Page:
I’m on a foraging kick!  And I haven’t ventured out of my backyard.  First it was nettle tea and nettle pesto, and now I’m onto the dandelions.

We’re all familiar with the common dandelion.  In fact, if you’re a suburban dweller on a quest for a perfect grassy yard, the dandelion might be your worst enemy.  But this common plant has a long history of traditional medicinal uses.  Plus you can find it everywhere, so if you’re a hesitant forager, it’s an easy starting point.

Why dandelions? Dandelions are a bitter tonic, which is good for digestion and the liver.  In herbal medicine, it’s frequently used for skin concerns (which traditionally are treated via the liver).  It’s also a powerful diuretic, so you might not want to drink this before a long car trip!

What part to pick? The entire dandelion is useful: the flowers, stems, leaves and root.  The spring and summer are best for harvesting the flowers, stems and leaves, while the autumn is the best time to collect the root.

I’ve only used the flowers so far, but you can use the young leaves as a bitter leaf in a spring salad.

Always be sure to collect the plants from a clean area, away from roads or any area that might have been sprayed with chemical fertilizers or pesticides or herbicides!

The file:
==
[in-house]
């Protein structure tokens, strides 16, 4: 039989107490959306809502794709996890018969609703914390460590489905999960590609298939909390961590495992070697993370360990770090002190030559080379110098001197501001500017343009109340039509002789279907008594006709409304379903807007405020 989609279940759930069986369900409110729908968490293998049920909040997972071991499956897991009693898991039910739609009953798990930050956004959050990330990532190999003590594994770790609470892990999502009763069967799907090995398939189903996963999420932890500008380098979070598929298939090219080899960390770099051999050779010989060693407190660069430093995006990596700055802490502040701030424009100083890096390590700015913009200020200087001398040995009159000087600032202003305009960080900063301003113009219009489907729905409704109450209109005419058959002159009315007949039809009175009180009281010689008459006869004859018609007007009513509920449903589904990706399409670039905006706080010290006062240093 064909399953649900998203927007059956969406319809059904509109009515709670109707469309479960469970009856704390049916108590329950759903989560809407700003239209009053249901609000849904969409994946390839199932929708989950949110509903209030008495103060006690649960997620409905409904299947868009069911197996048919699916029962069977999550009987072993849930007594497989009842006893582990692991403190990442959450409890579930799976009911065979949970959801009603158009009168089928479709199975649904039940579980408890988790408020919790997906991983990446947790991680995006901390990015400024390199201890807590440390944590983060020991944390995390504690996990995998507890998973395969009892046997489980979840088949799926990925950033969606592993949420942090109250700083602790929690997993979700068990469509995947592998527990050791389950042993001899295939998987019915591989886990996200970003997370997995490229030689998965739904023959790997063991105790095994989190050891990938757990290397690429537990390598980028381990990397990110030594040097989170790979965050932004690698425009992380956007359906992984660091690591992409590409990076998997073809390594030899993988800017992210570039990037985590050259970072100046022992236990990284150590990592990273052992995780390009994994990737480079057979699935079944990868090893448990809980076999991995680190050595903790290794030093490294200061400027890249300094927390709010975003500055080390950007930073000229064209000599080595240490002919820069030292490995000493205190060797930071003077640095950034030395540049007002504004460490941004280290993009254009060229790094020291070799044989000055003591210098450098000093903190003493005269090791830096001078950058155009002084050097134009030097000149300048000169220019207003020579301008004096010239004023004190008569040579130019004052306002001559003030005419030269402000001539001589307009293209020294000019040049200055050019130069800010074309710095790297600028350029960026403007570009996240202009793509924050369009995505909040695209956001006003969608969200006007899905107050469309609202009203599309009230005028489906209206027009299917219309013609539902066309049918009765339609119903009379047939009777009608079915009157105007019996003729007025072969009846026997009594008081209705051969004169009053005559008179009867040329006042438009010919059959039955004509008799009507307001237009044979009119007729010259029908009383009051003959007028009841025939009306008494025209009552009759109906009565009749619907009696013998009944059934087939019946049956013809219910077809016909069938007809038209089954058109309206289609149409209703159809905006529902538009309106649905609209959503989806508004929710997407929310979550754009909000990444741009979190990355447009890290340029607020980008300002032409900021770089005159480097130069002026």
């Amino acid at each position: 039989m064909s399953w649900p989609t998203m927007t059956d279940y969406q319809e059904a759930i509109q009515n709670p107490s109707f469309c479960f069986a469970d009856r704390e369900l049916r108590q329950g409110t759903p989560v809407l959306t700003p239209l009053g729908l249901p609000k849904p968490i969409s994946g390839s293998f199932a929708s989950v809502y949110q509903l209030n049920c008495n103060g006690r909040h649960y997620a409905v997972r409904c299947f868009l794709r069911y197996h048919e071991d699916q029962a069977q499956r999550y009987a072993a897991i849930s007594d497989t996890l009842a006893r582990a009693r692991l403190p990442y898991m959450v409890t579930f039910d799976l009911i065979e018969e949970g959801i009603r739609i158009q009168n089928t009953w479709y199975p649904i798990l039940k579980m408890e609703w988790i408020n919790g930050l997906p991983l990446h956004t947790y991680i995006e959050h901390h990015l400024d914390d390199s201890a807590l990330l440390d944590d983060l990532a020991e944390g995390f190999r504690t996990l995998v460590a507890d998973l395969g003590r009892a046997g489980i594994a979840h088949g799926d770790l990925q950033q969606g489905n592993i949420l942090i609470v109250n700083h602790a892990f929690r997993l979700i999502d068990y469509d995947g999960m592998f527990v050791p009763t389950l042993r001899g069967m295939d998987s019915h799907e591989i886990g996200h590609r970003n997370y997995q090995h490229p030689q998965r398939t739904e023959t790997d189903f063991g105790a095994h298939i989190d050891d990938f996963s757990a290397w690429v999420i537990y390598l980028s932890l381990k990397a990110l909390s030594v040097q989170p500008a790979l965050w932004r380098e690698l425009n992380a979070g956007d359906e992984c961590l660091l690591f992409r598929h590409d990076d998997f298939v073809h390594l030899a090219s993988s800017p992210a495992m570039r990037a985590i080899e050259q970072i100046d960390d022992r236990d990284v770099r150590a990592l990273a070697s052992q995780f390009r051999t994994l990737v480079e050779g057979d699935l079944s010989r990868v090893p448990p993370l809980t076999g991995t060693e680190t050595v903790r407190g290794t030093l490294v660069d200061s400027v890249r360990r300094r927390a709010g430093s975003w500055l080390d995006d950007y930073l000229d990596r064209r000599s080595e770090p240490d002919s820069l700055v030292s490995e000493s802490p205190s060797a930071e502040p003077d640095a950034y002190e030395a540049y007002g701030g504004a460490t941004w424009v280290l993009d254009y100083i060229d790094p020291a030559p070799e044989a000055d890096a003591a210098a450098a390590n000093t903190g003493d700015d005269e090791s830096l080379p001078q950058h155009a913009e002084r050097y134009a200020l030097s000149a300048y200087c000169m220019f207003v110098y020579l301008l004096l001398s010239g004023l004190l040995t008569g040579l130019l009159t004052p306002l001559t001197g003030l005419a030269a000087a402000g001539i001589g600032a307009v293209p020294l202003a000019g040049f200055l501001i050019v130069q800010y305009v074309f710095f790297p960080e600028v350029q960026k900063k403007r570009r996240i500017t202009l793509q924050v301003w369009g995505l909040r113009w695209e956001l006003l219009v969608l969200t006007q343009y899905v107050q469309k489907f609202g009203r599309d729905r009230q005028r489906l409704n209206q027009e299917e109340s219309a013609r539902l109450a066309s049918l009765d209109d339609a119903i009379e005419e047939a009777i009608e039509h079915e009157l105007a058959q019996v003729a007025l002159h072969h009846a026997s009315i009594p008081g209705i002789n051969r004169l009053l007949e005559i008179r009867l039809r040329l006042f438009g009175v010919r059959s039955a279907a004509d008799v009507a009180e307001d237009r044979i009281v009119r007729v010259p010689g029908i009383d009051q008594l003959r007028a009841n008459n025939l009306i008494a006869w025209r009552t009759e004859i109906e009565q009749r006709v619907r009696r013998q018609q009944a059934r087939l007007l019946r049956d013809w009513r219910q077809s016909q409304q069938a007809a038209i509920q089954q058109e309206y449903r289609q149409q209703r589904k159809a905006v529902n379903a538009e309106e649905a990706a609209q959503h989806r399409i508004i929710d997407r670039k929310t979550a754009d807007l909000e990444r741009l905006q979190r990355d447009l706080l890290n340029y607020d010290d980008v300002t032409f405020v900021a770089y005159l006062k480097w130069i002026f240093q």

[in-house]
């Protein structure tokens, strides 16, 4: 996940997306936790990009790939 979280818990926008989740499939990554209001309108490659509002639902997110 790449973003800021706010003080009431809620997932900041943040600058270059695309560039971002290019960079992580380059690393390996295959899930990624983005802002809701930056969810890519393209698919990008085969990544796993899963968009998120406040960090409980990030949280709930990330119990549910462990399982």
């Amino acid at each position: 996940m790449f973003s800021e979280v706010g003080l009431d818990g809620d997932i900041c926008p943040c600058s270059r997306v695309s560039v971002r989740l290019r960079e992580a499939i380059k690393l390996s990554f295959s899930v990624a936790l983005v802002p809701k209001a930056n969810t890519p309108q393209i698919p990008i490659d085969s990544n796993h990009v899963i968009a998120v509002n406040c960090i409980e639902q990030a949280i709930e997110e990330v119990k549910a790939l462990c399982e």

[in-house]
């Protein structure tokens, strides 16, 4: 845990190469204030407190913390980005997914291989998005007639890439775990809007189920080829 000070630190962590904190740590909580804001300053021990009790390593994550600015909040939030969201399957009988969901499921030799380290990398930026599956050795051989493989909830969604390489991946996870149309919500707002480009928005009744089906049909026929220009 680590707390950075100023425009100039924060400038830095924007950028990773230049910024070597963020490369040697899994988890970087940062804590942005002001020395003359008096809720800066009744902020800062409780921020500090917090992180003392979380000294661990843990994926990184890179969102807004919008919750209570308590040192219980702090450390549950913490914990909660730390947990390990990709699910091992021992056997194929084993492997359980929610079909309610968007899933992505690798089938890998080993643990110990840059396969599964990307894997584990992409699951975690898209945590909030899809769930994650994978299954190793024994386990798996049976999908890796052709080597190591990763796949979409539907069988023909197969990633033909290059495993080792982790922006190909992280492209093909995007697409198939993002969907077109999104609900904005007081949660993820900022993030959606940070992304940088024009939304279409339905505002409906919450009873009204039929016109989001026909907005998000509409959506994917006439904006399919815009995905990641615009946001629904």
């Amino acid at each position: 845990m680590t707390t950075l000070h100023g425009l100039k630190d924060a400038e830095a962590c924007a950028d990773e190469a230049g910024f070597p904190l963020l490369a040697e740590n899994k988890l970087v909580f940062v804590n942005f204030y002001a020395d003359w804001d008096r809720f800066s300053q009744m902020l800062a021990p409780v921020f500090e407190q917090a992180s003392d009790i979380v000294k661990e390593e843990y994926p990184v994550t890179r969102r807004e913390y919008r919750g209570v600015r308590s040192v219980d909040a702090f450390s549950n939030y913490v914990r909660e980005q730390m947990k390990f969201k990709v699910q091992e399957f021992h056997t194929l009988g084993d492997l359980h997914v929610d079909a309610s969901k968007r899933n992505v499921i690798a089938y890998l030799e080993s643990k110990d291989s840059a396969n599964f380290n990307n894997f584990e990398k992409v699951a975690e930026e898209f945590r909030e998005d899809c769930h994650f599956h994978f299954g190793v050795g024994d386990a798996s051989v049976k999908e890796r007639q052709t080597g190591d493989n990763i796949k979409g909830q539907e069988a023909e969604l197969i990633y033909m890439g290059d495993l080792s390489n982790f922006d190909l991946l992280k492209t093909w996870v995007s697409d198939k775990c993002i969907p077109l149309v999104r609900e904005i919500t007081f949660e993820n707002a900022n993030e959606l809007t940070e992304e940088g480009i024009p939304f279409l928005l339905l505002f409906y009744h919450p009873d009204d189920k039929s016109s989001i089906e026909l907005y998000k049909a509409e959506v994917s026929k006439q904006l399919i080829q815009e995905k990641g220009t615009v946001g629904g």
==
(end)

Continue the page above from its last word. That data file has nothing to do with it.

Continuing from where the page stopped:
Dandelion Syrup

1 heaping double-handfull of dandelion flowers

2 c. water

1 c. white sugar

juice of 1/2 lemon


It’s best to separate the yellow and green bits on the flower head.  This is easiest with your fingers, just pulling out the yellow bits and discarding the green.  The green part is edible, but slightly bitter, and will give you a darker syrup.  If you use only the yellow bits, you’ll have a sunny yellow syrup!

Put all of the yellow bits of the dandelion heads in a pan.  Cover with water.  Bring to a boil, cover, reduce heat to simmer, and simmer 20 minutes.

Stir in sugar and cook 5 more minutes until dissolved.  (Or until as thick as you want.  You can continue cooking the syrup until it becomes quite thick like honey, if you prefer.  I left mine very liquid.)  Add lemon juice.

Strain through a sieve to remove flower petals.  Discard petals.

Store syrup in pretty, clear glass, sterilized bottles (to show off the yellow color).

Both bottles above are  dandelion syrup.  The brown bottle on the left I made using entire flowerheads, and with demerara sugar (I’m sure the  sugar contributed to the color, not sure if the flowerheads did too!).  The bottle on the right I made as described above, using the petals only and white sugar.  Much more ‘dandelion-y’ color!!

How to use the syrup:

As a cordial / fruit syrup:  Pour 1 part syrup over ice, and add 3-4 parts water (flat or sparkling).

Add to champagne for a springtime kir royale cocktail.

Drizzle over plain pound cake or a fresh fruit salad for a spring dessert.

If you have other creative ideas for how to use syrups, let us know in the comments!

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